Leonardo Finotti Children Village in Formoso do Araguaia, Brazil, designed by Aleph Zero and Rosenbaum

Much larger and more intricate is the Children Village in Formoso do Araguaia, Brazil. Designed by Aleph Zero and Rosenbaum, it consists of eight dormitory blocks (four each for boys and girls) around two courtyards under a gently sloping roof. Located in the Brazilian savannah, this structure, like the one in Mazatlán, opens to the environment with shaded breezeways and courtyards. Its rooms are Spartan, but what matters is the shared spaces for play and learning that the architects created using the blocks and defining elements. A lattice structure of local wood, reinforced where necessary with steel, creates the appearance of a village of scrims and screens.

Common Unity Rozana Montiel
Sandra Pereznieto Common Unity in Mexico City, designed by Rozana Montiel Estudio de Arquitectura

But to me, the most interesting of all these projects is the last one, a project that is resolutely not a building in the traditional sense. It’s a series of courtyards in the middle of social housing project in Mexico City, designed by Rozana Montiel Estudio de Arquitectura and Alin V. Wallach. The project is part of a concerted effort by Infonavit, Mexico’s social housing lender and manager, to upgrade the quality of both existing and new projects. In this, they are concentrating as much on the building’s exteriors and surroundings as they are on basic amenities that all of the inhabitants, regardless of their socio-economic status, deserve. The lender has hired famous architects such as Alberto Kalach, but then tasked them with park renovations and open-air social structures.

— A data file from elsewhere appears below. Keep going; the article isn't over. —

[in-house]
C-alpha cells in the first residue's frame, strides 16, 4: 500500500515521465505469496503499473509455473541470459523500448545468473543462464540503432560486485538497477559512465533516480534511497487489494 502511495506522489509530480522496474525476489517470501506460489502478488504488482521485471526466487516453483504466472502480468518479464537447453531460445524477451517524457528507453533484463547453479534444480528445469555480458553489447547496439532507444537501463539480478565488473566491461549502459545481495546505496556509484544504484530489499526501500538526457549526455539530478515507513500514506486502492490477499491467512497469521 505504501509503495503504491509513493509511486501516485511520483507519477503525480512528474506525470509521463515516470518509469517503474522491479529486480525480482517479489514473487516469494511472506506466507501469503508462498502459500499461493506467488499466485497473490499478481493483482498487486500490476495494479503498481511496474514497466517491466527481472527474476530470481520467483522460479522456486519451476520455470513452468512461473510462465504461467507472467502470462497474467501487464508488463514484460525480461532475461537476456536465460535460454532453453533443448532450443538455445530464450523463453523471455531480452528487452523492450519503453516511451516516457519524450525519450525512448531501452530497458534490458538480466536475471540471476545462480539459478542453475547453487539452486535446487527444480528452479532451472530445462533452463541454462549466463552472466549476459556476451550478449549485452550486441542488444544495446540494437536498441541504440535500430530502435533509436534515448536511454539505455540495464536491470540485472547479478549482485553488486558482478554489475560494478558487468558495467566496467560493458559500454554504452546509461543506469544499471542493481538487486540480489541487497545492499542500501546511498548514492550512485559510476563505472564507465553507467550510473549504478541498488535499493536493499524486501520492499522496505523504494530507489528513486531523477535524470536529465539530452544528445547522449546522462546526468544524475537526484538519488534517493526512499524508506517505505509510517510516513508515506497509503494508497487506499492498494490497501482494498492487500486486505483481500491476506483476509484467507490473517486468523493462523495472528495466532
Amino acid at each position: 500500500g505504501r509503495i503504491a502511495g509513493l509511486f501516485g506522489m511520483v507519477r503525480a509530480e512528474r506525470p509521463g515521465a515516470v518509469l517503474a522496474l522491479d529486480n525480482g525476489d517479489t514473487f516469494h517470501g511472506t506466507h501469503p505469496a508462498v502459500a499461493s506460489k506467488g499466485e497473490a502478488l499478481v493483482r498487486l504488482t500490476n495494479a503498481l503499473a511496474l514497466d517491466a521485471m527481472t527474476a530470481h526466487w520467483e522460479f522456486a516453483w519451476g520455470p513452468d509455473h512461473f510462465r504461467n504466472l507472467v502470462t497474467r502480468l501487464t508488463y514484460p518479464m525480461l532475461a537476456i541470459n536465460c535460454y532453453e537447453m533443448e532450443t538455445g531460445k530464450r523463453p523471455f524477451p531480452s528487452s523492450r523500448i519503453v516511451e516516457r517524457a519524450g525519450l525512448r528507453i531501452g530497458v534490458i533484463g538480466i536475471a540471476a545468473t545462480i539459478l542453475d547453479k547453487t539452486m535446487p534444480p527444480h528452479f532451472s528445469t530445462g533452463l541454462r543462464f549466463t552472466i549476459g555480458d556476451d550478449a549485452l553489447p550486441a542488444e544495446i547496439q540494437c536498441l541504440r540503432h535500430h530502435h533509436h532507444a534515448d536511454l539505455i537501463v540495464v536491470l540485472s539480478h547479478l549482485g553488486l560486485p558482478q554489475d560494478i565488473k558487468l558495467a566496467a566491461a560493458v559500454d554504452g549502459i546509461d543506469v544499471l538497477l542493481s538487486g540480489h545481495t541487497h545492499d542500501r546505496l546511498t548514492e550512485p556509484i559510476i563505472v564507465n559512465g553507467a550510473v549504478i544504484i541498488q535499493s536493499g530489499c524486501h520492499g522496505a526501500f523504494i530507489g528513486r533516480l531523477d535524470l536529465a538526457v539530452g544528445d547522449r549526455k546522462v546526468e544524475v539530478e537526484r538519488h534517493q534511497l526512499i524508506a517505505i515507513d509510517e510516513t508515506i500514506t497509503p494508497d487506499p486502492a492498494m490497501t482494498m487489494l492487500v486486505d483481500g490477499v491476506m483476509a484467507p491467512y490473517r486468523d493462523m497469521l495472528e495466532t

Such is the case in this complex on San Pablo Xalpa Avenue. Montiel took areas that were left over and underused, filled with trash and lean-tos, and used the simplest of means to turn them into places for the community. New paving, raised off the ground, provides a safe and easy-to-clean surface. Steel structures with corrugated metal roofs offer shade. A small library has brick walls, but remains open to the outside. There are places to play, complete with swings; verandas where the inhabitants watch movies on warm nights; and semi-outdoor rooms to learn. The design is open, flexible, very economical, and variable according to its location and need. In addition, it still appears to provide a variety of different spaces and visual anchors that is astonishing in its effect.

I will write more about Infonavit’s program in upcoming articles, but I want to note here that the quality of design that they are putting into places that are almost always devoid of anything approaching architecture is astonishing and worthy of our attention. The fact that so much of their focus is not on enclosed structures, but on the frames that connect us, the spaces where we become communities, and the images that allow us to understand where and who we are is all the more praiseworthy.

Let’s face it, the United States is falling behind. It seems unable to invest in its infrastructure—or to create decent places to live, work, and play for the 98 percent who can’t afford its glittering high-rises and culture palaces—and it is destroying its landscape while it uses up its resources. We should look to South and Central America, where decades of tactical urbanism, innovative solutions for building with no money, and a concentration by some of the best architects on how they can make their environment and society better is producing the kind of results of which we can only dream. The results are as much open spaces as they are buildings, as much tactics as they are solutions.

To be a good architect, go south.